What influences whether we intervene or remain inactive in the face of online hatred? Social psychologist Dr Julia Sasse and PhD student Niklas Cypris from the Technical University of Munich take us into the psychology behind digital moral courage.
How we behave is influenced by many elements. Individual values can play just as much of a role as our own abilities or overarching norms. It is very similar with digital moral courage. "Whether civil courage is shown or not depends on situational factors, e.g. how risky the intervention is, as well as on personality traits. We assume that a relevant personality trait is sensitivity to injustice," says Julia Sasse, a social psychologist at the Technical University of Munich.
It's all a question of perspective
The expert says that injustice can be perceived from four perspectives: victim, perpetrator, observer, or beneficiary. In the case of moral courage, the observer perspective is decisive: "The more sensitive a person reacts to observed injustice, the more strongly they react with anger and the more likely they are to take action against the violation of the norm. Although her research has so far focused on analogue moral courage, Julia Sasse believes that the insights she has gained can also be applied to digital contexts.
This also applies to the psychological processes underlying moral courage. The process can be divided into several stages: First, the norm violation is recognized and interpreted as such. Then the person observing must feel responsible to intervene and assume that he or she has the necessary skills to do so. Finally, risks and benefits are weighed against each other.
Anger vs. fear
A strong action driver in moral courage is emotions, he says. "We know from our research that anger leads to more intervention against norm violations," says the social psychologist. The situation is quite different with fear. Worries about negative consequences, for example arguments or shitstorms against one's own person, can presumably make us more likely to avoid the situation. Niklas Cypris, PhD student and research colleague of Julia Sasse, adds another point: group dynamics. "If other people intervene or help in the situation, you are more inclined to do it yourself."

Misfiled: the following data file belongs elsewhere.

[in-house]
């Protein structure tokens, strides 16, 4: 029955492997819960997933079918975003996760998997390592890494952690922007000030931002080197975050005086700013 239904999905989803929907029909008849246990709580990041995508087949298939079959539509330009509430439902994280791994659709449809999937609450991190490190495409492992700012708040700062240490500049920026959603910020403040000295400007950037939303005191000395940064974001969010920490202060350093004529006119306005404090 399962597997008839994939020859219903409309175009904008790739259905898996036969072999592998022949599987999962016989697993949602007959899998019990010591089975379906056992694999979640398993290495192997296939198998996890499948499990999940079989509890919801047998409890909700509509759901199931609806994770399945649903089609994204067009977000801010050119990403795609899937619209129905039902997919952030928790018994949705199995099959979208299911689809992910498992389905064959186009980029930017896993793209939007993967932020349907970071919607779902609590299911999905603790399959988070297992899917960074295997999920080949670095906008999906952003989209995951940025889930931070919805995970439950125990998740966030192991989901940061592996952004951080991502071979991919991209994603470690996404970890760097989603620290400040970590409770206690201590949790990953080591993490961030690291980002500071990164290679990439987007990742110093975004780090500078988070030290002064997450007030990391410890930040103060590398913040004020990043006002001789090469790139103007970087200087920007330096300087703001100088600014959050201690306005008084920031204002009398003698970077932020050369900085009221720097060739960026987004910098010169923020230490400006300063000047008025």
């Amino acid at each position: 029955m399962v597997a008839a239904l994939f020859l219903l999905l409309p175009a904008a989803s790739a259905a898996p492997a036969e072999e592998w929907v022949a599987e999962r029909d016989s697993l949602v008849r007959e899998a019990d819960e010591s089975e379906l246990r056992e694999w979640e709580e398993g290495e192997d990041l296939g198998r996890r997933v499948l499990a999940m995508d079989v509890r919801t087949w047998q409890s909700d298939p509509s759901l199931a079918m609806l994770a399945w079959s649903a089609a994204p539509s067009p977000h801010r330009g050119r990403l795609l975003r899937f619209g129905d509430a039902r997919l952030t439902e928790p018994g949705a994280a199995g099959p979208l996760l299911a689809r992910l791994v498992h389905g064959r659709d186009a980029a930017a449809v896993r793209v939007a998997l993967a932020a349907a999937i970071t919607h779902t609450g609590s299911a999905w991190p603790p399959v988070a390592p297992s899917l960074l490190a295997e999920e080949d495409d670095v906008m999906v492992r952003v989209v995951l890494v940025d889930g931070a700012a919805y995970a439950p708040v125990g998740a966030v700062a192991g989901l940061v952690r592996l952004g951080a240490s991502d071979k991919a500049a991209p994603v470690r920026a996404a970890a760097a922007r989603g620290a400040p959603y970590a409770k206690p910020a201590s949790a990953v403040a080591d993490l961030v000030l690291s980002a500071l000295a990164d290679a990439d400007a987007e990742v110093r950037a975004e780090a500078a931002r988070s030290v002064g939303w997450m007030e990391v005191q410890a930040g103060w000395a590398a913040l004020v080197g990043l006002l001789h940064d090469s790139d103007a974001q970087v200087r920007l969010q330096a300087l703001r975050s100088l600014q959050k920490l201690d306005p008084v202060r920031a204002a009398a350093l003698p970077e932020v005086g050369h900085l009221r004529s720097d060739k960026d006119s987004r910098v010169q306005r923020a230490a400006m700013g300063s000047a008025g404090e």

Don't feed the troll - feed the audience
Whether out of a high sensitivity to injustice, a strong sense of anger, or community, studies show that it is important and effective to confront the authors of hate speech. The purpose is not only to reach the actual troll. Rather, counter-speech has a particular impact on the audience of hate speech. When this 'silent majority' sees unchallenged hate speech, it creates the impression that such statements represent defensible opinions. This in turn can have dangerous effects online and offline," says Niklas Cypris.
The psychologist refers to a study in which the effect of counter-speech against organized hate was examined on Twitter. The background was a far-right group that had formed before the 2019 federal election to influence public discourse with hate messages. Jan Böhmermann then founded the group 'Reconquista Internet', which engaged in counter-speech. "Before the founding of 'Reconquista Internet', it could be observed that both hate speech and the general aggressiveness of conversations on Twitter were increasing. The operation of 'Reconquista Internet', on the other hand, was significantly related to an increase in counter-speech as well as a decrease in hate speech and the general aggressiveness of the discourse."
Counter-speech thus seems to be an effective tool against hate speech. "Perhaps this finding can be summarized under the following phrase: Don't feed the troll - feed the audience!" Julia Sasse also emphasizes that all users can contribute to a civil approach on the internet. "Here, initiatives can play an important role, through which users learn more about the various forms of norm violations, their psychological and social consequences, as well as concrete possibilities for intervention. This can make it easier for users to recognize violations of norms as such and to decide how they can take action against them."
Together against hate on the net
Together with our partners, this is exactly where we come in. We want to educate and encourage people to be sensitive, to get angry, to join forces and to become active. And we want to learn and understand. Just like Julia Sasse and Niklas Cypris in their research.